The impact of the new Cabinet portfolios on The Presidency resulted in key legislationpreviously administered by The Presidency being administered by the new Department of Planning, Monitoring and Evaluation (DPME). Certain functions and concomitant resources were also transferred, with effect from 1 October 2014, from The Presidency to the DPME, including:

• National Planning Secretariat

• Directorate: Youth Desk and the National Youth Development Agency

Legislative Mandates

A number of Acts then further expand the specific roles and functions of The Presidency and inform its approach to the implementation of its Constitutional mandate, namely: 

Acts administered by The Presidency

• Independent Commission for the Remuneration of Public Office-Bearers Act, 1997 (Act 92 of 1997).

• The Remuneration of Public Office Bearers Act, 1998 (Act 20 of 1998, as amended) provides a framework for determining the salaries, benefits and allowances of public office bearers, and the secretariat to the Independent Commission is located within The Presidency. 

• Executive Members Ethics Act, 1998 (Act 82 of 1998), including the Executive Ethics Code.

Acts administered by others, but with a direct bearing on the work of The Presidency

• The Intergovernmental Relations Framework Act, 2005 (Act 13 of 2005) – the “IGR Act”, establishes a framework for the national government, provincial governments and local governments to promote and facilitate intergovernmental relations and to provide for mechanisms and procedures to facilitate the settlement of intergovernmental disputes.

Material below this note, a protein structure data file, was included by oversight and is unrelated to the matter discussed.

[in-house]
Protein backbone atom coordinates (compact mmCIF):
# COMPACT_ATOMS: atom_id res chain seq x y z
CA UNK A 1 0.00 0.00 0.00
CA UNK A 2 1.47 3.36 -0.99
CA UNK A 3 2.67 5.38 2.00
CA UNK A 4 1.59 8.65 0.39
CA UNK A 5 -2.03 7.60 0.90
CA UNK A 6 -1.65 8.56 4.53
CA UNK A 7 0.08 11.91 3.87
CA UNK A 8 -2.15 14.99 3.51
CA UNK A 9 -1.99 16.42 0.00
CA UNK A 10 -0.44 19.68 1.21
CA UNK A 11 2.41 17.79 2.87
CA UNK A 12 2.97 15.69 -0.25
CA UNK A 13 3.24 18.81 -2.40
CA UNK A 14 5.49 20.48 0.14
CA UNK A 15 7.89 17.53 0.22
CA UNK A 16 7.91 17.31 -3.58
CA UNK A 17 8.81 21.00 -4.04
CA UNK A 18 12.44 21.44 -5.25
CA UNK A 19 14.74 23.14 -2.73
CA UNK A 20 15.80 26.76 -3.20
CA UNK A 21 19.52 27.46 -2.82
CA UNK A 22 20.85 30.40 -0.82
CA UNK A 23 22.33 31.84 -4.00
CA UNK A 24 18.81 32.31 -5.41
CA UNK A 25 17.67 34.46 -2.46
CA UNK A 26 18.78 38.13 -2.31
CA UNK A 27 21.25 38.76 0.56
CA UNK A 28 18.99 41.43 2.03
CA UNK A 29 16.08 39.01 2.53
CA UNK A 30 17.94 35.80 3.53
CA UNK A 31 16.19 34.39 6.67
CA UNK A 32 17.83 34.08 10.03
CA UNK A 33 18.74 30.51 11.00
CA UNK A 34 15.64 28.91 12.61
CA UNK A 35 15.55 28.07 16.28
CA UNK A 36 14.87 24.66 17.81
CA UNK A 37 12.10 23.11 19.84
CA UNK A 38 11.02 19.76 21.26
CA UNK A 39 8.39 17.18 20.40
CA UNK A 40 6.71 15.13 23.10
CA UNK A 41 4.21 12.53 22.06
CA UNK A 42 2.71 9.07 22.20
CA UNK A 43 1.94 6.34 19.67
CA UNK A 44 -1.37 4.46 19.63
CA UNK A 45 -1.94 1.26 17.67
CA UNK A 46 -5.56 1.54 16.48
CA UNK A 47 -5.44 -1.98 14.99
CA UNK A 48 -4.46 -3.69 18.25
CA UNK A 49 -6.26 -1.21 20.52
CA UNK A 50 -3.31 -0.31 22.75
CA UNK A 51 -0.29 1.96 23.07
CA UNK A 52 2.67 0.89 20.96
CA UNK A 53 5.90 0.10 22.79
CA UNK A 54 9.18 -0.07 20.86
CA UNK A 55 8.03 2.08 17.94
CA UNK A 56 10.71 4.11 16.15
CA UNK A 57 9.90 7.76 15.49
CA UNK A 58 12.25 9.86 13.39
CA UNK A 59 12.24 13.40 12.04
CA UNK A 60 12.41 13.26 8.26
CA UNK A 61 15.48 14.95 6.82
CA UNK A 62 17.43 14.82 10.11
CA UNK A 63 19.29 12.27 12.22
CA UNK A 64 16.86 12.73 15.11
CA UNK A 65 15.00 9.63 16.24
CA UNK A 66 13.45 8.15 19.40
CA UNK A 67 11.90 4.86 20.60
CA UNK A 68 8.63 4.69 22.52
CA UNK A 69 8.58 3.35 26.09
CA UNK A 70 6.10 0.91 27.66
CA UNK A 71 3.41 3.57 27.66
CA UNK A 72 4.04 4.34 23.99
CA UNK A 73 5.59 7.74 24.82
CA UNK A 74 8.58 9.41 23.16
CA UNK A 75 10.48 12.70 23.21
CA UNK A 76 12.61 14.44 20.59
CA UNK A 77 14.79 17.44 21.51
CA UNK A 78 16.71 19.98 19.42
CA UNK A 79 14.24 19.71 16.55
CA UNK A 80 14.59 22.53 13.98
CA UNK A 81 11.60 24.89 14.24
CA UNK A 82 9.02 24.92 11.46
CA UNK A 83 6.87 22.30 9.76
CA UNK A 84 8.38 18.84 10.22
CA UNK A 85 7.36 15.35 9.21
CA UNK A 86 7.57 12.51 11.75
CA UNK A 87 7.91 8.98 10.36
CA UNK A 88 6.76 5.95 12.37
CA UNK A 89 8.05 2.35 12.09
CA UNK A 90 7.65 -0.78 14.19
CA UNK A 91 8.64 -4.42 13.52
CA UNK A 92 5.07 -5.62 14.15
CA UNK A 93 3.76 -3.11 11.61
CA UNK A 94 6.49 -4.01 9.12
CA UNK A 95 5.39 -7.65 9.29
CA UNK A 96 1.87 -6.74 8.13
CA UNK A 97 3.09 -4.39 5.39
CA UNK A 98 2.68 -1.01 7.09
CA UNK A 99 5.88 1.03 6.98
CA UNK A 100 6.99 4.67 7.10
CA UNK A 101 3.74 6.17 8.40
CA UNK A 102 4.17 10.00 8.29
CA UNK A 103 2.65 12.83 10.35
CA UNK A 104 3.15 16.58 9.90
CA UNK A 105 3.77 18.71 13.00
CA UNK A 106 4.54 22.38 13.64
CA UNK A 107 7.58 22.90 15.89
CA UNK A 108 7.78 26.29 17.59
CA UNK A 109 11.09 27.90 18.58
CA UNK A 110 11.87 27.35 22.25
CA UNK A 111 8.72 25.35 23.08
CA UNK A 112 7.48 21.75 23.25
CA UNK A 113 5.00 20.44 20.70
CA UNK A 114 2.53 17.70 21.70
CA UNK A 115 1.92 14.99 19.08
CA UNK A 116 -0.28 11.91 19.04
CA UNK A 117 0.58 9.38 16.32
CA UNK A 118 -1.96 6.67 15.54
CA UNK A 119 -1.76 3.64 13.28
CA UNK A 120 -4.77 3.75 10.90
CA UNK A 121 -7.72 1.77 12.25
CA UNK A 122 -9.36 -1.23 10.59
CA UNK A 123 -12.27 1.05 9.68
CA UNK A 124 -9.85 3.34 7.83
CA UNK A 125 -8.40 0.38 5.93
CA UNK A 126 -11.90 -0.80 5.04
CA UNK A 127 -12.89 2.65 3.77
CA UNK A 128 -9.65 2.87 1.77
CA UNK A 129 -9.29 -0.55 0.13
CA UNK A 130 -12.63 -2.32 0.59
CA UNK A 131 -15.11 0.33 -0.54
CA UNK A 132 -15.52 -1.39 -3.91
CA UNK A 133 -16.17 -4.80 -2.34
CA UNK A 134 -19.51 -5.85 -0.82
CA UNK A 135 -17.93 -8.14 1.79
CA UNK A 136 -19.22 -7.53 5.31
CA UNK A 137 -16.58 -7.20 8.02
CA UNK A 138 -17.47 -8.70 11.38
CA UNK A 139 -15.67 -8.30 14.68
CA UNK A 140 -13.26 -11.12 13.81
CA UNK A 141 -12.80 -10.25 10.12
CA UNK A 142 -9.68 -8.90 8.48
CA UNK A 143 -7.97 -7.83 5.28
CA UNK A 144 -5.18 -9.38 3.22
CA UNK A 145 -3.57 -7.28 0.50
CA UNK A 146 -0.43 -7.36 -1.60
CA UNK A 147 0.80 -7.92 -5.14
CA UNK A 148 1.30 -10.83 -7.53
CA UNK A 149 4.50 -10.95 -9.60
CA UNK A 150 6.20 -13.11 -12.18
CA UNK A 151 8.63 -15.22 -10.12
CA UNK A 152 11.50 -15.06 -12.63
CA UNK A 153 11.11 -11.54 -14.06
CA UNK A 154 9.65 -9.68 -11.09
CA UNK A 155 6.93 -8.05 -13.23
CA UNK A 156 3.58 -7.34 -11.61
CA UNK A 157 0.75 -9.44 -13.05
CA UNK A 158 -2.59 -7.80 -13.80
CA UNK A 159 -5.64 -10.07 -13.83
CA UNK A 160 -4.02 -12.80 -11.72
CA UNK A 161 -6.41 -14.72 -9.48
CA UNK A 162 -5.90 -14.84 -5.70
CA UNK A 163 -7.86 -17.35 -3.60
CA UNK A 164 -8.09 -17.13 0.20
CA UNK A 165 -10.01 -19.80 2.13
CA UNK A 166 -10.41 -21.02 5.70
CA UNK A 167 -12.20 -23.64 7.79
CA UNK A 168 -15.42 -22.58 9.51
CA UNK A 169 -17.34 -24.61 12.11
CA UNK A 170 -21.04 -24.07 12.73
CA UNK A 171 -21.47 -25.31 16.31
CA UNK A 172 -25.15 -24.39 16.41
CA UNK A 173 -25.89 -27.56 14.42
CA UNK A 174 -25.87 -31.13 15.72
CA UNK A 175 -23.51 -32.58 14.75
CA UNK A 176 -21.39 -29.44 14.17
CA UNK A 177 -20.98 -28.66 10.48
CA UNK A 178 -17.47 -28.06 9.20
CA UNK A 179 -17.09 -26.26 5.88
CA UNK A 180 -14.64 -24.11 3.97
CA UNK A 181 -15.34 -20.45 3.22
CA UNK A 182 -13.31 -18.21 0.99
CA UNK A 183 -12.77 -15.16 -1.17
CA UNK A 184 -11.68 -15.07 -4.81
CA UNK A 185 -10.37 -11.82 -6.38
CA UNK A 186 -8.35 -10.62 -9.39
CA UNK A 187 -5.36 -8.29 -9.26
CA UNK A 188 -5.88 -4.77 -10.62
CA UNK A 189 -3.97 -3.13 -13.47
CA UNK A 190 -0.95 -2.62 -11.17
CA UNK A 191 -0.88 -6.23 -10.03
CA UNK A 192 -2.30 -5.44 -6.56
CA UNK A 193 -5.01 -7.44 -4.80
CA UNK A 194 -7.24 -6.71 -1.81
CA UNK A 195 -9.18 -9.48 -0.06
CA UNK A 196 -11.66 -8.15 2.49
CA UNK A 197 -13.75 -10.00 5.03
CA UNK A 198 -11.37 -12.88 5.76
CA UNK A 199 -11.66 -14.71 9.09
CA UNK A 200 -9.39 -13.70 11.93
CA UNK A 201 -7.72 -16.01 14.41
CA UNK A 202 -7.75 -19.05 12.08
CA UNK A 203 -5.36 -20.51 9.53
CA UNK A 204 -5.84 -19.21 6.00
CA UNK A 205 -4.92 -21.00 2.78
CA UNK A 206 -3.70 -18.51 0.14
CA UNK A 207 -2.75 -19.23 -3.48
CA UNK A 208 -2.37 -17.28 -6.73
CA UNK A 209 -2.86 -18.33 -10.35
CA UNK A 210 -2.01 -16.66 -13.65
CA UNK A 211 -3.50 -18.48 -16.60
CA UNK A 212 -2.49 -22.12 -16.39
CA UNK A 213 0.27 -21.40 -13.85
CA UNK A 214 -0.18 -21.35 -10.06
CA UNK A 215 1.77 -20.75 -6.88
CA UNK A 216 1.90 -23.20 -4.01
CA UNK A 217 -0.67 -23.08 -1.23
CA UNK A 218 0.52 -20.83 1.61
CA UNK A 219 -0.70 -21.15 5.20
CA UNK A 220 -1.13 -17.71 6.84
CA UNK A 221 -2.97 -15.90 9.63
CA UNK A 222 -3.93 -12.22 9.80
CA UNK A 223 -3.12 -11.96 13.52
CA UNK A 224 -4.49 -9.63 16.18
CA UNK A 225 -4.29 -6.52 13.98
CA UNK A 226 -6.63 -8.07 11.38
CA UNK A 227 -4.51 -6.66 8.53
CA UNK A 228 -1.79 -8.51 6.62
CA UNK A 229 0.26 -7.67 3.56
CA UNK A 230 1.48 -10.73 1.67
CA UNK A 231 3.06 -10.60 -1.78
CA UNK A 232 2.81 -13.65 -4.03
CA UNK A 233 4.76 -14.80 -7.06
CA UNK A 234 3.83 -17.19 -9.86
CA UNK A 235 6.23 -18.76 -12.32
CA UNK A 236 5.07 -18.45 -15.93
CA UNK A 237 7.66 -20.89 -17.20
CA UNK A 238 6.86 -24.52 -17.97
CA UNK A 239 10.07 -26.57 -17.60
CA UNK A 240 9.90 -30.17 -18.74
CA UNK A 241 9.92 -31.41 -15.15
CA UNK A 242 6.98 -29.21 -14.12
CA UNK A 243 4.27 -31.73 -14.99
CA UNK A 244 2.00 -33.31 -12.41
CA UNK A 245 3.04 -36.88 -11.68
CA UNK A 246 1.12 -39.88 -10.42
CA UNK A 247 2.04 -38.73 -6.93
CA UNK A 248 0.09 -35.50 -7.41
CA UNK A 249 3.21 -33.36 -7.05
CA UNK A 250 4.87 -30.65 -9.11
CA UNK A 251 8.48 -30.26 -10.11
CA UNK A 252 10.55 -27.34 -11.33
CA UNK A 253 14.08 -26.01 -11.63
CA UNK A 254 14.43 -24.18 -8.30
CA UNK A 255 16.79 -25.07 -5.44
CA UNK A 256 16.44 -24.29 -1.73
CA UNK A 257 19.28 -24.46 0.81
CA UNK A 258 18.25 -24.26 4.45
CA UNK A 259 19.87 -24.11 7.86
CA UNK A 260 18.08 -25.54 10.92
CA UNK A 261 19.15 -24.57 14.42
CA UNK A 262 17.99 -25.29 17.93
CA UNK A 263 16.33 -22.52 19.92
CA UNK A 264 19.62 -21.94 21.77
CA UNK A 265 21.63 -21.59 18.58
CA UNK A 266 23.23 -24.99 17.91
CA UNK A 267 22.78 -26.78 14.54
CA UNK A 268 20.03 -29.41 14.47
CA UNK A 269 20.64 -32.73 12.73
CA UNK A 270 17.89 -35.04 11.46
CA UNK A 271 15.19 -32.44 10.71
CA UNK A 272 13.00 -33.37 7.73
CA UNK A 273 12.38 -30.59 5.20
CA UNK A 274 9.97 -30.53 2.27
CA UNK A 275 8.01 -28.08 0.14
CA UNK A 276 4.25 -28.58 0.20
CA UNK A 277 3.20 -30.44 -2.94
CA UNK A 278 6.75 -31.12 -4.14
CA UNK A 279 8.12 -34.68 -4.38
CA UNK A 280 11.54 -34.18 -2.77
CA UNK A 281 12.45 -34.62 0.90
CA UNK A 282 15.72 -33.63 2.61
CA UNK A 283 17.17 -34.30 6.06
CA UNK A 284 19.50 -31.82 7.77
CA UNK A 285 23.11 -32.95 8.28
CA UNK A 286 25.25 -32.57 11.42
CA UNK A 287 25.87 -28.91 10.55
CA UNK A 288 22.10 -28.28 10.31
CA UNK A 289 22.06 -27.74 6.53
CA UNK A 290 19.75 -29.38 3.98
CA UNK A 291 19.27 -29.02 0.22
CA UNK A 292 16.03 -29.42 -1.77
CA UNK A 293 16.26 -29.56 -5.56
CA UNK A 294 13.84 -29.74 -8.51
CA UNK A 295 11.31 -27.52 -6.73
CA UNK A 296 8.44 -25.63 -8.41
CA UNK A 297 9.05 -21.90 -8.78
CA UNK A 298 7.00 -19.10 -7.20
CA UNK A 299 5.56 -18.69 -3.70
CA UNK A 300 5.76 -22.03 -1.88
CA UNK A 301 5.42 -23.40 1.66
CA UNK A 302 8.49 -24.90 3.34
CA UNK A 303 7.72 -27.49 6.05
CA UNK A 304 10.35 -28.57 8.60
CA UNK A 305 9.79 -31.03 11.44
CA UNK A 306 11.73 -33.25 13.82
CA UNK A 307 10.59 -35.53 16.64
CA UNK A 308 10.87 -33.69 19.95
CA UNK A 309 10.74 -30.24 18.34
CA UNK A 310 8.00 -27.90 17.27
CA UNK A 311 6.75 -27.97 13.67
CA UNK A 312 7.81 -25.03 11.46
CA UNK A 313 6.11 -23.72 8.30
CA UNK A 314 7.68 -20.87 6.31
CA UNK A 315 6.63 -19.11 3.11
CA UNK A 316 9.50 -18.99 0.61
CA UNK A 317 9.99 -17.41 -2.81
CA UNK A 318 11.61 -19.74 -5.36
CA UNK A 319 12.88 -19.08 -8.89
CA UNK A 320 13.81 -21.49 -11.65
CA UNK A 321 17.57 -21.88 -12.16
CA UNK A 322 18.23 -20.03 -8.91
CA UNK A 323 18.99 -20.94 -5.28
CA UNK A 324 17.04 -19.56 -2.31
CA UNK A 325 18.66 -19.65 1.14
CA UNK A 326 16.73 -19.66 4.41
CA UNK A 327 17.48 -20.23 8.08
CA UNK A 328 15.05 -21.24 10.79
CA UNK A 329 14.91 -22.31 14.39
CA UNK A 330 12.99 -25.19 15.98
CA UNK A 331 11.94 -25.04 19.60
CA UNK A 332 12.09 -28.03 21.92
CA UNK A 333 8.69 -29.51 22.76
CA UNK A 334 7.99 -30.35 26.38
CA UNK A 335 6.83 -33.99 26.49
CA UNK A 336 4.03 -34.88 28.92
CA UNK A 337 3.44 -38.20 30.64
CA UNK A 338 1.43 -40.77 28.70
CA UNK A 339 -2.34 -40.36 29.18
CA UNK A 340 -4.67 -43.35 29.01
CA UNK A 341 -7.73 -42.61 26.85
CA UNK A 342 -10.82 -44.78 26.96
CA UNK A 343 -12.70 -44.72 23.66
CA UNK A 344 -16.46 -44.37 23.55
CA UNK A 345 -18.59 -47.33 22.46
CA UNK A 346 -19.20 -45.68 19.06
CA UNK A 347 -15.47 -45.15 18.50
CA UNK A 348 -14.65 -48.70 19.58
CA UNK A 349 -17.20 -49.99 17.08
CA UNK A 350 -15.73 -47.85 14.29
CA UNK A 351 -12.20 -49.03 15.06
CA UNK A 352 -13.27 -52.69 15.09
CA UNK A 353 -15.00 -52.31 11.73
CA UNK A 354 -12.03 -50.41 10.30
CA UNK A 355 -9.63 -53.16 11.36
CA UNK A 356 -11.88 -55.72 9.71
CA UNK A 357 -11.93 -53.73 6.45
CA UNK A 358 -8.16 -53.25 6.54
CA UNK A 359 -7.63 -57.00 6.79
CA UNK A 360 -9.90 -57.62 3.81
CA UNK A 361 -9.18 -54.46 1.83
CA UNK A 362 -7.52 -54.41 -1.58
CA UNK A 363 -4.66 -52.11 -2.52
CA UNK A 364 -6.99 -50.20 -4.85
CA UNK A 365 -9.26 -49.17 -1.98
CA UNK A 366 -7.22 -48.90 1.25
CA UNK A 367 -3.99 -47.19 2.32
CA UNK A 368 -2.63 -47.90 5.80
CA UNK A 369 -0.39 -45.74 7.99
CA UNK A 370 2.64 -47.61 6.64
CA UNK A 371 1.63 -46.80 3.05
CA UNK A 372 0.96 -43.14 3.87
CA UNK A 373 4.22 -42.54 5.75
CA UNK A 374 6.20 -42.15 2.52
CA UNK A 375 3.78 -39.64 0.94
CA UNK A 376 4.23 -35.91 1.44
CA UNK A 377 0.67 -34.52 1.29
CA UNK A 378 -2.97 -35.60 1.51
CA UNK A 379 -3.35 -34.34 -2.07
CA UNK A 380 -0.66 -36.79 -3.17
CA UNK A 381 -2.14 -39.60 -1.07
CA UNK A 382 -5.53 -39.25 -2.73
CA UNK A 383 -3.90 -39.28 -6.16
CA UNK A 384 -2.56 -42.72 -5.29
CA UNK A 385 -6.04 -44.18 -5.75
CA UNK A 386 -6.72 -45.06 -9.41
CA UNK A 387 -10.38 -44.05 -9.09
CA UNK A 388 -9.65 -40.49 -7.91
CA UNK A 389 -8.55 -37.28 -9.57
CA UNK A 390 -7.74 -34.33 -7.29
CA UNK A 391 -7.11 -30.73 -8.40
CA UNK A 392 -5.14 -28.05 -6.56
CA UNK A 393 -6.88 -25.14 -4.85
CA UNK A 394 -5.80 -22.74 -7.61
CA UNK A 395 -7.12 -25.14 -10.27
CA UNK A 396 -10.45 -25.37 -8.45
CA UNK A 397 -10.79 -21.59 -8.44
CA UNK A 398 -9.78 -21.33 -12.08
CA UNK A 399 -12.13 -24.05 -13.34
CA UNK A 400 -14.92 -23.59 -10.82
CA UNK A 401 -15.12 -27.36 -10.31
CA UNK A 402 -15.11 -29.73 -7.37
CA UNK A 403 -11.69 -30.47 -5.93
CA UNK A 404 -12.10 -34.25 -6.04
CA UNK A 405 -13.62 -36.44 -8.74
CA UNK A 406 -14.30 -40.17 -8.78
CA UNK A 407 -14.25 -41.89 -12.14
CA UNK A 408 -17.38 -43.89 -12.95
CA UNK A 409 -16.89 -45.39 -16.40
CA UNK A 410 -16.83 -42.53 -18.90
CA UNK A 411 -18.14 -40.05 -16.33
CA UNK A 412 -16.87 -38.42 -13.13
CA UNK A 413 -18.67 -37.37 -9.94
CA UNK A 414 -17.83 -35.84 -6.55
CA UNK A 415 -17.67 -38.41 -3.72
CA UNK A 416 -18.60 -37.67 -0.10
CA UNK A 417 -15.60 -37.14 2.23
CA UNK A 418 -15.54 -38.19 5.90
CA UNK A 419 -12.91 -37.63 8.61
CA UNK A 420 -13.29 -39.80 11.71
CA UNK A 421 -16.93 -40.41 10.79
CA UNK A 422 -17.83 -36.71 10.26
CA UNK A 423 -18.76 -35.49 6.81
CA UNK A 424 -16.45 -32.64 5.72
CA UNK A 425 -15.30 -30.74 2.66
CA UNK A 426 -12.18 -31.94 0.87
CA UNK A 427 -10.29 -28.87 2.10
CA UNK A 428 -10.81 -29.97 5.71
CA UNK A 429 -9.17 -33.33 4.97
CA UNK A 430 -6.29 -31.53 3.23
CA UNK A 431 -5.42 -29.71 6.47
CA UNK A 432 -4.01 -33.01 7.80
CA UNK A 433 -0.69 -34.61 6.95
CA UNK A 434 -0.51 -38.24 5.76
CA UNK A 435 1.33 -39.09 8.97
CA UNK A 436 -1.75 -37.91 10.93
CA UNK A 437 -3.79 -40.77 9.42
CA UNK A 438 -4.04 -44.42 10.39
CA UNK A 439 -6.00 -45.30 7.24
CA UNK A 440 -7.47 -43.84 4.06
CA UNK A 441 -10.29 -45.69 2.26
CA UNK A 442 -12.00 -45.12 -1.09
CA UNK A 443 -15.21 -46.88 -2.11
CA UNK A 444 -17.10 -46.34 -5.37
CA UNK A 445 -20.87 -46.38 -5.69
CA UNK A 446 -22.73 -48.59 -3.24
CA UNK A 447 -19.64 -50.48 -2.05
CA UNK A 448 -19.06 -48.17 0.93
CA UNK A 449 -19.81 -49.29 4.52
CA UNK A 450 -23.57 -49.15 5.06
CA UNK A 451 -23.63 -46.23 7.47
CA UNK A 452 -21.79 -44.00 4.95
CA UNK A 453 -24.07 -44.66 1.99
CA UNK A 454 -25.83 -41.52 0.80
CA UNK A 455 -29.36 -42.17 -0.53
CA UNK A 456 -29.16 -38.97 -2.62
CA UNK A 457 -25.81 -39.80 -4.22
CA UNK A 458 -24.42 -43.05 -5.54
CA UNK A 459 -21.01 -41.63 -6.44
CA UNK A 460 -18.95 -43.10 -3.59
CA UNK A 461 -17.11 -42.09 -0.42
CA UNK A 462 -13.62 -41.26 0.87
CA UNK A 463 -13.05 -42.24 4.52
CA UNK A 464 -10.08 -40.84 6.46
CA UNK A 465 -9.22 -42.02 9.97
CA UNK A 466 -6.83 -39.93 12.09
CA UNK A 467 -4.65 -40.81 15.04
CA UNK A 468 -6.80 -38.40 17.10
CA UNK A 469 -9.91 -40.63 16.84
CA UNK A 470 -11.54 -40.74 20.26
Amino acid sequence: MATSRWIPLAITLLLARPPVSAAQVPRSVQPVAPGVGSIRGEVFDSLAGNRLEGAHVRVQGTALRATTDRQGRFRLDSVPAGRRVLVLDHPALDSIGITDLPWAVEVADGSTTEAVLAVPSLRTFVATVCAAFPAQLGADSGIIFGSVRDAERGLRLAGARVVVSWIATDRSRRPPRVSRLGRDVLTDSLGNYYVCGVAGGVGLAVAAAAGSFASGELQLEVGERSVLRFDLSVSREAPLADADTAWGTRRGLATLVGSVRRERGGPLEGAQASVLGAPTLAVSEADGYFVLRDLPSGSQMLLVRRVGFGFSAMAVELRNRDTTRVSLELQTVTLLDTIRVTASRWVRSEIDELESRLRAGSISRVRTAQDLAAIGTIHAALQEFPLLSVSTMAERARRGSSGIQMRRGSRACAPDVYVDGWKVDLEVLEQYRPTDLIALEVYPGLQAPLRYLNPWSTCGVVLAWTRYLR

• The “IGR Act” further seeks to promote corporative governance as espoused by Chapter 3 of the Constitution of South Africa and has informed the formation of the President’s Coordinating Council (PCC), The Cabinet Cluster System, the Forum of South African Director-Generals (FOSAD) and the formation of Inter-Ministerial Committees (IMCs) are also specifically aimed at enhancing coordination and integration across government.

• The legislation that governs formation and work of the Statutory Bodies, (e.g. Infrastructure Development Act (PICC), the BBBEE Act as amended (BBBEE Advisory Council), etc.)